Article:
I shall not seek an explanation of all things. I know that the explanation of all things, like the origin of all things, must remain hidden in infinity. But I do want to understand in order that I might be brought to the inevitably incomprehensible; I want all that is incomprehensible to be such not because the demands of the intellect are not sound (they are sound, and apart from them I understand nothing) but because I perceive the limits of the intellect. I want to understand, so that any instance of the incomprehensible occurs as a necessity of reason and not as an obligation to believe.
This position, I think, resonates powerfully with Jung’s view of the conscious ego, the rational self, as a ‘storm lantern,’ the “little light” of consciousness assisting human passage through a fiercely beautiful, far more than meaningful, world. It also accords with a defence of philosophy by the Argentinean writer Jorge Luis Borges. We “are not enriched,” Borges said, by the “solutions” of philosophy, its metaphysical claims to truth, as “these solutions” are unavoidably “doubtful” and necessarily “arbitrary”: “But philosophy does enrich us by demonstrating that the world is more mysterious than we thought.” Philosophy as an interface between reason and mystery, the demonstrable and the ineffable; and is this not also the liminal ‘home’, the porous border, of poetry? Borges thinks it is, that philosophy “is exactly the same as poetry, although the syntax is from two distinct places,” and that “philosophy deserves a place in the order of aesthetics.”
In exploring this comparative syntax, as he intends to, I hope and believe that my friend will trace his own way back to what Borges’ calls ‘The Sea’ – Jung’s ‘Self’, perhaps – that both answers and transcends our calling:
Before our human dream (or terror) wove
Mythologies, cosmogonies, and love,
Before time coined its substance into days,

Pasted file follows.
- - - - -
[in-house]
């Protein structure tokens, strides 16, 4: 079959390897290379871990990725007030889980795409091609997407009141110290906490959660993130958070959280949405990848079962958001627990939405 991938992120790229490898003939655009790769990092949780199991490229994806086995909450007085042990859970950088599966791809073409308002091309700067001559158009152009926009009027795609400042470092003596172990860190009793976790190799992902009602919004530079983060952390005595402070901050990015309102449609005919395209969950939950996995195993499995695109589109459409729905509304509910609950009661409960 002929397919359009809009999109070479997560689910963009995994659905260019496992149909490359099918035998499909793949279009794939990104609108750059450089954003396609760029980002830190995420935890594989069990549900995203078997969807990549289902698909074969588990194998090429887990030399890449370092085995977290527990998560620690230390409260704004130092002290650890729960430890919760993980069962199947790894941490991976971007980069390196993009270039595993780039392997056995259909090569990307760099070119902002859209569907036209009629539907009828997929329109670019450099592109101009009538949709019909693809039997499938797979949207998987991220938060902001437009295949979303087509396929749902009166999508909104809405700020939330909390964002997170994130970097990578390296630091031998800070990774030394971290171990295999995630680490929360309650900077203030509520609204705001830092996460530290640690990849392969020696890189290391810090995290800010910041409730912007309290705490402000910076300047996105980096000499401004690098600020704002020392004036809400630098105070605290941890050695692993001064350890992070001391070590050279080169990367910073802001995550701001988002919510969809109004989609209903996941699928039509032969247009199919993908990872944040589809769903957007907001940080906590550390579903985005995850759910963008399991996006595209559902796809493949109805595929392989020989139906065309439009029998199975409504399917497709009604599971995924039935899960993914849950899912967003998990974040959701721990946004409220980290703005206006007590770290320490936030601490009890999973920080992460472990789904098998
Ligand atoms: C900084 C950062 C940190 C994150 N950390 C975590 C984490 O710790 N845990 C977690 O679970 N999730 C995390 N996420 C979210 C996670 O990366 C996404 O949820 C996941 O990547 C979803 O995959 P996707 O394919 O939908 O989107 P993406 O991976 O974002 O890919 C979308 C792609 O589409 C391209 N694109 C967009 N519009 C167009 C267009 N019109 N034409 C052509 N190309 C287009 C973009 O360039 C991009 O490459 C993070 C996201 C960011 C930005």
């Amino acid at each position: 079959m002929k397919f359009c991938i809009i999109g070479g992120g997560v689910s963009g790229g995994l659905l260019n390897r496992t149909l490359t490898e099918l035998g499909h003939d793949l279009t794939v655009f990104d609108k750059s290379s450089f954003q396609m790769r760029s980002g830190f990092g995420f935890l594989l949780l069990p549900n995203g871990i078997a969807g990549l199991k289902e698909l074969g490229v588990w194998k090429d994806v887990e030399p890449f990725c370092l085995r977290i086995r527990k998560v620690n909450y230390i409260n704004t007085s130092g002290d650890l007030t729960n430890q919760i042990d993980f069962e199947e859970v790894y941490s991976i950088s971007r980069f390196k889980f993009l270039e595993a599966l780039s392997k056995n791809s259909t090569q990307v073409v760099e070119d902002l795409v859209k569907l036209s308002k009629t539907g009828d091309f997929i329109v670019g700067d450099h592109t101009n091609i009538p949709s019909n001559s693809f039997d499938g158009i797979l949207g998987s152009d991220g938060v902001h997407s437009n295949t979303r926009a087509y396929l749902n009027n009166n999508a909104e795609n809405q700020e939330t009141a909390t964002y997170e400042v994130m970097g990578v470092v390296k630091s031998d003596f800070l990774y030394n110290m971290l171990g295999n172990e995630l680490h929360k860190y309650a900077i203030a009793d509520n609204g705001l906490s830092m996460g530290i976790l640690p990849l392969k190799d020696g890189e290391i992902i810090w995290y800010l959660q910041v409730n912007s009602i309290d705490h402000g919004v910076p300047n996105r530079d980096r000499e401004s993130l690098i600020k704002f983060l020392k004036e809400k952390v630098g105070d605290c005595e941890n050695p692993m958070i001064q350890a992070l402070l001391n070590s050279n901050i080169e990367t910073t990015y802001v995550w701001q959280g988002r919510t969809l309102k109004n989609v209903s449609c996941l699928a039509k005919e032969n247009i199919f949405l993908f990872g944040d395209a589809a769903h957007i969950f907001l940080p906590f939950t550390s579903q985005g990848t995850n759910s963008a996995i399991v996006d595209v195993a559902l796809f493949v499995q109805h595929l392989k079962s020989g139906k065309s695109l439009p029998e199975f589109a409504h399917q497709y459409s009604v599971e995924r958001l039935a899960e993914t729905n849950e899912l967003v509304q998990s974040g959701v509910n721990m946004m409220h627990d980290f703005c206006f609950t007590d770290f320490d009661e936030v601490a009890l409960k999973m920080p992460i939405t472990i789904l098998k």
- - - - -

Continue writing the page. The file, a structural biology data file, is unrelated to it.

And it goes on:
The sea, the always sea, existed: was.
Who is the sea? Who is that violent being,
Violent and ancient, who gnaws the foundations
Of earth? He is both one and many oceans;
He is abyss and splendor, chance and wind.
Who looks on the sea, sees it the first time,
Every time, with the wonder distilled
From elementary things – from beautiful
Evenings, the moon, the leap of a bonfire.
Who is the sea, and who am I? The day
That follows my last agony shall say.
Sean Howard moved to Nova Scotia from England in 1999. His poetry has been published in Canadian journals including Geist, Other Voices, Quills, Prairie Journal, The Antigonish Review, The Nashwaak Review and Prairie Fire as well as zafusy (UK) and 4AM Poetry Review (USA). Sean holds a Ph.D in Peace Studies from the University of Bradford, UK, and is adjunct professor of political science at Cape Breton University, pursuing research interests in nuclear disarmament and the philosophy of science. A recent paper — ‘Very Different Butterflies’: The Scope for Deep Complementarity Between Western and Native American Science’ — was published in ‘The Pari Dialogues: Essays in Science, Religion, Society and the Arts’ (Pari Publishing, 2007). To view some more of Sean’s poetry on-line, visit www.zafusy.org/poetry/seanhoward.
Copyright ©2009 by Sean Howard. All Rights Reserved.
1. The phrase is adapted from the title of Marie-Louise von Franz’s study, C.G. Jung: His Myth In Our Time, Inner City Books, 1998.↑
2. Tolstoy, Confession (1884), translated by David Patterson, W.W. Norton & Company, 1983, p. 22.↑
3. Ibid., p. 24.↑
4. Ibid., pp. 26 – 27.↑
5. Quoted in Part VI of Confession, op. cit., pp. 40 – 49.↑
6. Ibid., p. 49.↑
7. Ibid., pp. 49 – 52.↑
8. Ibid., p. 52.↑
9. Ibid., p. 55.↑
10. Ibid., p. 68.↑
11. Ibid., p. 80.↑
12. Ibid., p. 89.↑
13. Ibid., pp. 90 – 91.↑
14. Jung’s phrase, quoted by von Franz in C.G. Jung: His Myth In Our Time, op. cit., p. 46.↑
15. From ‘The Destiny of Borges,’ extracts from a 1984 interview with the author (conducted by three philosophy professors) featured in Harper’s Magazine, April 2008, pp. 21 – 22.↑
16. ‘The Sea,’ translated by John Updike, in Jorge Luis Borges: Selected Poems 1923 – 1967, Penguin Books, 1985, p. 235.↑